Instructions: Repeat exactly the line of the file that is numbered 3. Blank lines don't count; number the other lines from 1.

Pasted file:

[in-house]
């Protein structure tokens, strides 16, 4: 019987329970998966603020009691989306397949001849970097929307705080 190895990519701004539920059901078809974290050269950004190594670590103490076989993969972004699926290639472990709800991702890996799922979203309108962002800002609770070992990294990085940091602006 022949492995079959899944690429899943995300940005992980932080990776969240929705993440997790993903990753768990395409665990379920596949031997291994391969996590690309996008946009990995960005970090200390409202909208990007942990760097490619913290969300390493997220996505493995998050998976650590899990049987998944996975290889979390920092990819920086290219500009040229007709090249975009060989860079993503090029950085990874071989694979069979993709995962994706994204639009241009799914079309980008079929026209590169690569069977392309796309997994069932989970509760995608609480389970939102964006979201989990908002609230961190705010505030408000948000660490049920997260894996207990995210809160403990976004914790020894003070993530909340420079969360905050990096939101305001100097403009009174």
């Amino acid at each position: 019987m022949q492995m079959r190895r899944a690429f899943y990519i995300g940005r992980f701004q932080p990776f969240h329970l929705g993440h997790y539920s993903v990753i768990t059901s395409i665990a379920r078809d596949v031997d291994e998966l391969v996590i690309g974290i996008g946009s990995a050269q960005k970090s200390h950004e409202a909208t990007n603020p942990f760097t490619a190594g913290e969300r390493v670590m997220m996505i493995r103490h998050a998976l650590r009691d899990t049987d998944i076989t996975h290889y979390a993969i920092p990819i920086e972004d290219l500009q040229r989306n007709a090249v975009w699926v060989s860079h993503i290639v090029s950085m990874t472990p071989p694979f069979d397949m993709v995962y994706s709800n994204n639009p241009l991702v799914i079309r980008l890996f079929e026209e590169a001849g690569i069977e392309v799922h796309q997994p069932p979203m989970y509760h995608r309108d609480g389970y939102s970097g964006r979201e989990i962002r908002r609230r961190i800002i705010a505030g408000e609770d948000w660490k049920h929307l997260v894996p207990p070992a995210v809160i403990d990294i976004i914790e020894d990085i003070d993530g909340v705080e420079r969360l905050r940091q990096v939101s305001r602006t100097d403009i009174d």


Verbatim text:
């Amino acid at each position: 019987m022949q492995m079959r190895r899944a690429f899943y990519i995300g940005r992980f701004q932080p990776f969240h329970l929705g993440h997790y539920s993903v990753i768990t059901s395409i665990a379920r078809d596949v031997d291994e998966l391969v996590i690309g974290i996008g946009s990995a050269q960005k970090s200390h950004e409202a909208t990007n603020p942990f760097t490619a190594g913290e969300r390493v670590m997220m996505i493995r103490h998050a998976l650590r009691d899990t049987d998944i076989t996975h290889y979390a993969i920092p990819i920086e972004d290219l500009q040229r989306n007709a090249v975009w699926v060989s860079h993503i290639v090029s950085m990874t472990p071989p694979f069979d397949m993709v995962y994706s709800n994204n639009p241009l991702v799914i079309r980008l890996f079929e026209e590169a001849g690569i069977e392309v799922h796309q997994p069932p979203m989970y509760h995608r309108d609480g389970y939102s970097g964006r979201e989990i962002r908002r609230r961190i800002i705010a505030g408000e609770d948000w660490k049920h929307l997260v894996p207990p070992a995210v809160i403990d990294i976004i914790e020894d990085i003070d993530g909340v705080e420079r969360l905050r940091q990096v939101s305001r602006t100097d403009i009174d």